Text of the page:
Why Does Bill Clinton Keep Saying Nice Things About John McCain?

Why is Clinton saying nice things about McCain?

Posted Sep 26, 2008

During this week Bill Clinton has appeared on a series of national television shows talking about the presidential campaign. On The View, he addressed the fact that people have criticized him for saying nice things about John McCain. "I've made everyone mad during this election because I genuinely like both candidates. I genuinely admire both candidates. I think we make a terrible mistake finding something wrong with the candidates we can't vote for." Though predicting Obama will win, Clinton made sure to refer to McCain's heroism during Viet Nam. "The American people, for good and sufficient reasons, admire him," Clinton said, referring to his war record, "He's given something in life the rest of us can't match." This has enraged some. In his Trailhead blog for Slate, Christopher Beam wrote under the title "Why Bill Clinton is such a lousy surrogate," Chris Beam takes Clinton to task for praising McCain on The View and noted with incredulity that he did it again on Good Morning America. "Clinton can't help himself," Beam concluded.


However, I think Beam is wrong. This in not an instance in which Clinton "can't help himself," though there certainly are many such instances with Clinton. As I write about in my book, In Search of Bill Clinton: A Psychological Biography, Clinton has a hypomanic temperament that makes him biologically prone to all sorts of impulsive behavior in multiple areas, not just sex. He compulsively overeats, loses his temper and says things he shouldn't off the top of his head. So it seems to make sense when Beam says, there he goes again. Except, there's nothing impulsive about this behavior. I watched Clinton on half a dozen appearances over a week, and he praised McCain each time. This behavior was clearly systematic and planned, not impulsive.


So what's going on here? If you listen carefully, Clinton always tries to makes the sale for Obama, and has since his soaring endorsement at the Democratic convention. What he won't do is trash McCain or Palin. Why not? Clinton has an expansive inclusive view of the universe. Where most politicians divide the world into their friends and their enemies, Clinton strives to find room under the big tent for everyone: Room enough for he and former president Bush to collaborate on tsunami relief, and room enough for both Obama and McCain to present at his annual Global Initiative. In large part this is what allowed Clinton to be such an effective peacemaker. Only Clinton, it seemed, could convince the people of Northern Ireland that there truly was room for both Catholics and Protestants on their small island, no small feat indeed.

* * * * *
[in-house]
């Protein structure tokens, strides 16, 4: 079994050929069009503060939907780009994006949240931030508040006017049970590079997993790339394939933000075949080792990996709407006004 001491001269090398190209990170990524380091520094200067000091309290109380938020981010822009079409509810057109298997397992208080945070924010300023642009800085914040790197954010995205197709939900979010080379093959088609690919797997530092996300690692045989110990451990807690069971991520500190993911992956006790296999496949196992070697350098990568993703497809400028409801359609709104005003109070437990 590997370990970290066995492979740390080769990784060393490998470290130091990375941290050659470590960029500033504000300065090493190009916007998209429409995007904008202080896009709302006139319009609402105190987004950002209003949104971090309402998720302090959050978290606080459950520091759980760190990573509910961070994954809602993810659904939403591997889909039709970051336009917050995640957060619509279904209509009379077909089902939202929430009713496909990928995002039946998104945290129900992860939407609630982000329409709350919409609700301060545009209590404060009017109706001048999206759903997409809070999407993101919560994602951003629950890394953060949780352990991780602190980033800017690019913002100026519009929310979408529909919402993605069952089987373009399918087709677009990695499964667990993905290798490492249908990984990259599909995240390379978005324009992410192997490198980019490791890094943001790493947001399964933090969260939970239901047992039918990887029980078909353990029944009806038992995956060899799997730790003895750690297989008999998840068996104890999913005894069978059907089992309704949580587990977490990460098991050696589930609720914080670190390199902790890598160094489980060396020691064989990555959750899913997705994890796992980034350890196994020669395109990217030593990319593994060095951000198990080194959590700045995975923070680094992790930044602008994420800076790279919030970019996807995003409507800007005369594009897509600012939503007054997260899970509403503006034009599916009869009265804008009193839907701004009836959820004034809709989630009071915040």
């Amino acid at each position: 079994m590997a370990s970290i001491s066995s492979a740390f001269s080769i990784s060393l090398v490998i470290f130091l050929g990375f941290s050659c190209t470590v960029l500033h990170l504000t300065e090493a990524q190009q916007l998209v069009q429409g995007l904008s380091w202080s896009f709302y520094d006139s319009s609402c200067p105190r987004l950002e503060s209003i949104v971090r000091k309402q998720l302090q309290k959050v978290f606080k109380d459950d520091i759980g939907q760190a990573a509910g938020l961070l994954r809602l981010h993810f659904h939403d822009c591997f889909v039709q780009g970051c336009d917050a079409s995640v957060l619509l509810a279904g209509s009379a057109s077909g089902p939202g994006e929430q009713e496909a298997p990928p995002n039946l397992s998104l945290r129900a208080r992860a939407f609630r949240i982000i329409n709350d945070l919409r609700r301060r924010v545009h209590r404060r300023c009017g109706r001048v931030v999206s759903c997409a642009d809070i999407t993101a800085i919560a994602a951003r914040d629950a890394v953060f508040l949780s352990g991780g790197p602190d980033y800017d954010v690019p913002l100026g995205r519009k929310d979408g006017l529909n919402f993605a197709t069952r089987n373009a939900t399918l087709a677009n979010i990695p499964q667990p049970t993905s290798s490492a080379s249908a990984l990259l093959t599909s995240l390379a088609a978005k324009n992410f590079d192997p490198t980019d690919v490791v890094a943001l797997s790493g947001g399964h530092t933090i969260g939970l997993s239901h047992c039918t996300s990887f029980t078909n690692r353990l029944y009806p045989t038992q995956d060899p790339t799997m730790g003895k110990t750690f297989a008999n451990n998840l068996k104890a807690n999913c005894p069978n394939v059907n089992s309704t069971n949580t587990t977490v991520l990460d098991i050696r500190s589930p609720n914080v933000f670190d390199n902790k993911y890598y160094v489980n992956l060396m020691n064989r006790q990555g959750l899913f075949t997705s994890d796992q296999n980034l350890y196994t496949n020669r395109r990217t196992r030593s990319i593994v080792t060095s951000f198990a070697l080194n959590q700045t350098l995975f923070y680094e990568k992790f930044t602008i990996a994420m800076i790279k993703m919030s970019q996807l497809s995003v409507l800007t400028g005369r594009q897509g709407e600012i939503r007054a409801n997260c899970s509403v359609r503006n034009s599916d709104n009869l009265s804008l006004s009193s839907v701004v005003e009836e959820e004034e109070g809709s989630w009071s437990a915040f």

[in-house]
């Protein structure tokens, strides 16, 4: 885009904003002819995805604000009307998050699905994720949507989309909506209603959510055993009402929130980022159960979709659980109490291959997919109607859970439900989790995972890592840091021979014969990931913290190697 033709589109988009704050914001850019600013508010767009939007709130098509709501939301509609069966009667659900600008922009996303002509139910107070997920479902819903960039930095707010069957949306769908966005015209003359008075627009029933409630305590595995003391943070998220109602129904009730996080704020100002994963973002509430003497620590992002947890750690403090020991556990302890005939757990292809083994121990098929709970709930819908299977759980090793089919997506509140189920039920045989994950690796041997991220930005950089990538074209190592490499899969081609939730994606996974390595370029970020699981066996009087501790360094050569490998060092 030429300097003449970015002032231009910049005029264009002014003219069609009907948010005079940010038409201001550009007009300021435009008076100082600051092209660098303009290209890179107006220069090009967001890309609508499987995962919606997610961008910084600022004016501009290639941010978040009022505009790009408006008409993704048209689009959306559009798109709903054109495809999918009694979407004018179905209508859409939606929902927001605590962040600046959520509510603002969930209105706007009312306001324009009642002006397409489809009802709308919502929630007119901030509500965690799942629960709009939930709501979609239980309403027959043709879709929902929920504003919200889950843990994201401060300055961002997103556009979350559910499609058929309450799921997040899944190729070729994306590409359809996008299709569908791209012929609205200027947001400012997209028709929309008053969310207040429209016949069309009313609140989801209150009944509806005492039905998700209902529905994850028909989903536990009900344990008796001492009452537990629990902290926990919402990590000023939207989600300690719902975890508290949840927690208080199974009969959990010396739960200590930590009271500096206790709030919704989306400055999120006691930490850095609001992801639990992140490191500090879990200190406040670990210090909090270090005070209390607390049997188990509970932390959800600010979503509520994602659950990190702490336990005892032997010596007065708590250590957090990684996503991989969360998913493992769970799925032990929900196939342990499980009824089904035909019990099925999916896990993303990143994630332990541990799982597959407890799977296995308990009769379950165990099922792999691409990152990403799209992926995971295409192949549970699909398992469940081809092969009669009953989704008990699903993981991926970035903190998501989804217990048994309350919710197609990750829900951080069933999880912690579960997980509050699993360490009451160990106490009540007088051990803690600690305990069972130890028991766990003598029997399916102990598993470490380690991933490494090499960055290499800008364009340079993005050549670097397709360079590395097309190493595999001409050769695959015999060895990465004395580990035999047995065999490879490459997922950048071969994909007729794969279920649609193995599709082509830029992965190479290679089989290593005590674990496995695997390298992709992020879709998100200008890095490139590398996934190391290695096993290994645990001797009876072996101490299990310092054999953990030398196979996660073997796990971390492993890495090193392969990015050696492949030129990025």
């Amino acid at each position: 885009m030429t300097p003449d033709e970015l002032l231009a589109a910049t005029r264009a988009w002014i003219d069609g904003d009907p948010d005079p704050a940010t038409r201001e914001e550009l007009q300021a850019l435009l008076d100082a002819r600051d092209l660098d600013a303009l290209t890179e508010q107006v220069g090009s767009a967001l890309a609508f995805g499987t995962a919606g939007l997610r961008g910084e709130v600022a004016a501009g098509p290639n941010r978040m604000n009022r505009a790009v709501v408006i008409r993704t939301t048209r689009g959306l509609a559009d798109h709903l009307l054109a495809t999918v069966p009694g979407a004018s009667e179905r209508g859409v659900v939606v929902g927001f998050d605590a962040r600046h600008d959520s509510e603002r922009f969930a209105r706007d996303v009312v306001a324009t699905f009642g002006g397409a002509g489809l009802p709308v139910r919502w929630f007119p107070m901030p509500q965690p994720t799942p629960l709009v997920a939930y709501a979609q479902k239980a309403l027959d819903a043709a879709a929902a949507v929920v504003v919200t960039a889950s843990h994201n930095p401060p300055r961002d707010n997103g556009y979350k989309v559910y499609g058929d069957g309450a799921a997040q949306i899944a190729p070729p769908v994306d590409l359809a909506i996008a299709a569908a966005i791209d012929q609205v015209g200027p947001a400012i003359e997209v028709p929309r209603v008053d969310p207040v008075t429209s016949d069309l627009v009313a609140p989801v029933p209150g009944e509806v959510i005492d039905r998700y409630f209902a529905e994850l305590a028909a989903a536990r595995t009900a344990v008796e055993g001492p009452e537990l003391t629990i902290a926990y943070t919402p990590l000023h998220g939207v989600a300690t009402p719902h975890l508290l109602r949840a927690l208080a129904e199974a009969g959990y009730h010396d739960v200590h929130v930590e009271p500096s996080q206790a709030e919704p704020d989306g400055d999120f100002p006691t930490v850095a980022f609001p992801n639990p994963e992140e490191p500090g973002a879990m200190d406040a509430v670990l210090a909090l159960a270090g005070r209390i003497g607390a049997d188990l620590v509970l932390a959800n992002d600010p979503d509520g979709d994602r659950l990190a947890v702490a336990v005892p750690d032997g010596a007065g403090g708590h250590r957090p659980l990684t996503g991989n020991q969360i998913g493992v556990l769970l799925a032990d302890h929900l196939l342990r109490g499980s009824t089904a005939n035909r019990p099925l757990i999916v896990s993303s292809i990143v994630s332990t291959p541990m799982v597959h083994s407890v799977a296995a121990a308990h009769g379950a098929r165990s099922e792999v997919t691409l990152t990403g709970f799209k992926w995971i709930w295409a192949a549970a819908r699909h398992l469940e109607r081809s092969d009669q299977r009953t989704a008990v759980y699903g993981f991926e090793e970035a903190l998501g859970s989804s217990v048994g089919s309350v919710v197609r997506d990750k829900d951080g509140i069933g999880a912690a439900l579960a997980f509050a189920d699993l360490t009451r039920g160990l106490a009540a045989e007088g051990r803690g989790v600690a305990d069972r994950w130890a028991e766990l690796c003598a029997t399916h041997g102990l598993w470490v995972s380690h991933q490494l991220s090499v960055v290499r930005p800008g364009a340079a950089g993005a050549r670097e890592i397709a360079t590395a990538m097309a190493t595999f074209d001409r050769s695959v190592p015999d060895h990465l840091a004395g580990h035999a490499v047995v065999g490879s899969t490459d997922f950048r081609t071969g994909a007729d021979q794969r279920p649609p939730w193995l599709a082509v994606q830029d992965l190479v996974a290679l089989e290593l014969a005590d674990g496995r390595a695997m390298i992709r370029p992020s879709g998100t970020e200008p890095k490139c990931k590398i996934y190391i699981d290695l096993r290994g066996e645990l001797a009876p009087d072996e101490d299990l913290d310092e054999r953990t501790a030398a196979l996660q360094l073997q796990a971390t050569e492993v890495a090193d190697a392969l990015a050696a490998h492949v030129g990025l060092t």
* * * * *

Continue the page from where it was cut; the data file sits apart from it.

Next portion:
Clinton has been this way his whole life. In part it is because of his innate empathy. When people want to lampoon Clinton, they will sometimes quote his famous line, "I feel your pain." But Paul Begala, who was with Clinton the day he said those words, told me "It wasn't phony." He believes that Clinton's empathy is his greatest political gift. In his somewhat cynical book about Clinton, Because He Could, Dick Morris, the former Clinton advisor turned professional Clinton critic (he works as a commentator on Fox News and now advises Republicans exclusively), gives Clinton his due on this point. In a chapter entitled "Running on Empathy," Morris writes: "Clinton's uncanny capacity for empathy is the key to understanding him...He truly felt people's pain and it impelled him to action."